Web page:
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My laptop is running bionic, was running artful and I completed a full upgrade via apt a few weeks ago and everything is working as expected, but when I try and connect to my nas the FQDN is not resolved, I can connect via IP etc. I have done a fair amount of reading, had to catch up on the huge changes that have happened to Linux since I last worked with redhat linux in 2003.

So we now have network manager and systemd, these are pretty big changes from the old unix way of doing things and I can see the reasons for the evolution that has taken place, just makes it tricky to trouble shoot if you are an older Unix person ;-) The systemd resolver can be swapped out for dnsmasq and network manager has a plugin that works with dnsmasq, ok get all of the that no problem. What I can't fathom is, why out of the box, Ubuntu is not correctly forwarding the dns lookup to my router, which is able to provide static dns entries for certain services on my network. This works perfectly with windows and macos.

In an attempt to resolve this, it wasn't working correctly with the systemd resolver, I have swapped it out for dnsmasq, still no cigar :-/

The laptop picks up an IP via dhcp correctly and network manager correctly populates /etc/resolv.conf with the routers IP for dns.

Normal internet dns resolution is working correctly and if I turn off the automatic dns resolver entry provided by network manager, /etc/resolv.conf has no entry and internet dns breaks as expected. This also proves that my laptop is also forwarding dns queries it can't resolve locally.

I am at a complete loss as to what is wrong, any guidance on possible qwerks with network manager and/or dnsmasq would be gratefully appreciated. Also if anyone has a link to a really good technical deep dive on linux DNS 2016/17 that would be of great help.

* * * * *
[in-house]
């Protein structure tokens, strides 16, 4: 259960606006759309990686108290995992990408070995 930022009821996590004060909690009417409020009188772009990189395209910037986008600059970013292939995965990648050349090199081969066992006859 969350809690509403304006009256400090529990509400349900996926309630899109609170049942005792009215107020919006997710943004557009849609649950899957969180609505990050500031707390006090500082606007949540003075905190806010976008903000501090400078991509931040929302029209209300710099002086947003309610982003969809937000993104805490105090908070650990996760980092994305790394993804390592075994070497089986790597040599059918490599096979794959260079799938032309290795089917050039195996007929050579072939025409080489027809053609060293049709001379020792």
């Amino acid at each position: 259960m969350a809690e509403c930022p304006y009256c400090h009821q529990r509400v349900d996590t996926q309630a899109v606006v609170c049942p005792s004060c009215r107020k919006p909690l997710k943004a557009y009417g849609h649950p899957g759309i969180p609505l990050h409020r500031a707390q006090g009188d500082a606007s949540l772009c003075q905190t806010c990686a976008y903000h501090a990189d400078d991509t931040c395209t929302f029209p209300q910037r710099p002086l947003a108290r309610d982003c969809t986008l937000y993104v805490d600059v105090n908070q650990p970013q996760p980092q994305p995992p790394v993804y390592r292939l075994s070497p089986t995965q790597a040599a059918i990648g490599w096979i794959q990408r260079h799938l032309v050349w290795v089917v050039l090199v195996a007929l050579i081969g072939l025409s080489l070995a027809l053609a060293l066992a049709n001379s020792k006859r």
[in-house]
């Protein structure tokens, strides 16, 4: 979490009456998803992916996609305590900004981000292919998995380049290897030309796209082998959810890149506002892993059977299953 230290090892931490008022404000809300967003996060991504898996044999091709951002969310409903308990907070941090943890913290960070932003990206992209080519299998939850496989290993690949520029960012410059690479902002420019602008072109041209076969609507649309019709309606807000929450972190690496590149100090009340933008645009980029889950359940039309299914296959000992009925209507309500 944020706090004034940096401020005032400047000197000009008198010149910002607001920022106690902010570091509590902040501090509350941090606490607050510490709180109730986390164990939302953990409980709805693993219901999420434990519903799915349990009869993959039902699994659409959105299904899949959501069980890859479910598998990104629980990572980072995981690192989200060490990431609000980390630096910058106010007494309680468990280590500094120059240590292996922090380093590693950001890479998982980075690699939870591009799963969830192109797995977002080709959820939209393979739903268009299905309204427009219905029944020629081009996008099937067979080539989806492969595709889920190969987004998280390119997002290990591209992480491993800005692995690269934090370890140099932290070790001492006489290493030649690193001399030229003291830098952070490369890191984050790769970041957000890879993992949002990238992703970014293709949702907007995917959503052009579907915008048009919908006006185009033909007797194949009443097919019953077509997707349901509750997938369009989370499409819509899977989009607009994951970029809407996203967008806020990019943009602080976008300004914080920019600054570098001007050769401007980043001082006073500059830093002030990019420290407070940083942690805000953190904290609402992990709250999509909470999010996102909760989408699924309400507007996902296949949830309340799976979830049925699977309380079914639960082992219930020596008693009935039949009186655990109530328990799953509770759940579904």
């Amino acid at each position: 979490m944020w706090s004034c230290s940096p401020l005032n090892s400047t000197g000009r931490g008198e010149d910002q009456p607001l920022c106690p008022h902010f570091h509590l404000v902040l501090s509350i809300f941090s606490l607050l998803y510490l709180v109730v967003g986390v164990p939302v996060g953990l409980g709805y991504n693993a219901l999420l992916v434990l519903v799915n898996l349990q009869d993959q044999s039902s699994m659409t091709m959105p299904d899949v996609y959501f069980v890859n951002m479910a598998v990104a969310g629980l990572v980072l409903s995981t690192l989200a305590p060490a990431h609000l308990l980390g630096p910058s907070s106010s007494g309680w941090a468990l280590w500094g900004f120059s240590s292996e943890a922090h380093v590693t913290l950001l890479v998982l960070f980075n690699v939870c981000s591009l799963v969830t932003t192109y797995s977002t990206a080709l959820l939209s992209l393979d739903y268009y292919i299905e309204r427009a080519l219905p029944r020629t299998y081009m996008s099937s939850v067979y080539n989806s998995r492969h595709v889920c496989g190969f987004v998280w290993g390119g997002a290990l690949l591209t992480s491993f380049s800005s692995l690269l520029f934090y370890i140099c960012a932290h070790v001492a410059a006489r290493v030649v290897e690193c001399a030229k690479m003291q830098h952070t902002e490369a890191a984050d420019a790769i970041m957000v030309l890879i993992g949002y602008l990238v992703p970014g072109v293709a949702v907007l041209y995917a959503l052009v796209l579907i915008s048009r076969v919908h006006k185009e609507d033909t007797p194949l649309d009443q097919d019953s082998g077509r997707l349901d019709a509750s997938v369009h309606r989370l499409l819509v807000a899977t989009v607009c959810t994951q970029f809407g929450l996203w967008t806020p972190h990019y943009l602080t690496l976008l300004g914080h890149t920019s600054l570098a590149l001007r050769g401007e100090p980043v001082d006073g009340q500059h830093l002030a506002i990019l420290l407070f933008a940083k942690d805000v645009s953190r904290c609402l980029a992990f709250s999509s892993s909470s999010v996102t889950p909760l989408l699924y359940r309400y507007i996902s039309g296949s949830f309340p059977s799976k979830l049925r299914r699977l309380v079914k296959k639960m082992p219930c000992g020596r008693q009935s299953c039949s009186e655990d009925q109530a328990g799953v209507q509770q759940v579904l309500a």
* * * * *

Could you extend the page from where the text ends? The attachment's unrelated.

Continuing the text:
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I resolved my own problem, so I am providing my solution so others might find it helpful.

Was just reading a blog about trouble shooting linux dns client issues and saw that the /etc/nsswitch.conf didn't have same entries as mine.

Mine looked like:

hosts: files mdns4_minimal [NOTFOUND=return] dns myhostname

And the blog entry looked like:

hosts: files dns myhostname

By removing mdns4_minimal and [NOTFOUND=return] when I restarted the dns/network services, FQDN resolution started working. So I decided to investigate what mdns4_minimal and [NOTFOUND=return] actually do. I then came across a another question here on askubuntu.com that explains the actual cause of my problem.

It turns out, that if like me, you are using the .local domain for your internal network dns, this tld is also used for the mDNS multicast dns, for services like Bonjour. To get dns to work correctly, you need to prioritise dns over mdns for it to work.

I have now returned my /etc/nsswitch.conf file to it's original state with the following changes:

hosts: files dns [NOTFOUND=return] mdns4_minimal mdns4

As you can see, dns is now prioritised over mdns4 and my local resolver queries my network dns, which returns the expected result:

~$ ping nas01.home.local

PING nas01.home.local (192.168.1.101) 56(84) bytes of data.

64 bytes from nas01.home.local (192.168.1.101): icmp_seq=1 ttl=64 time=0.196 ms

64 bytes from nas01.home.local (192.168.1.101): icmp_seq=2 ttl=64 time=0.279 ms

64 bytes from nas01.home.local (192.168.1.101): icmp_seq=3 ttl=64 time=0.243 ms

It is probably unlikely most people use .local at home or in the lab, but I have always preferred to use it, even in the enterprise environments as it is not a internet tld.

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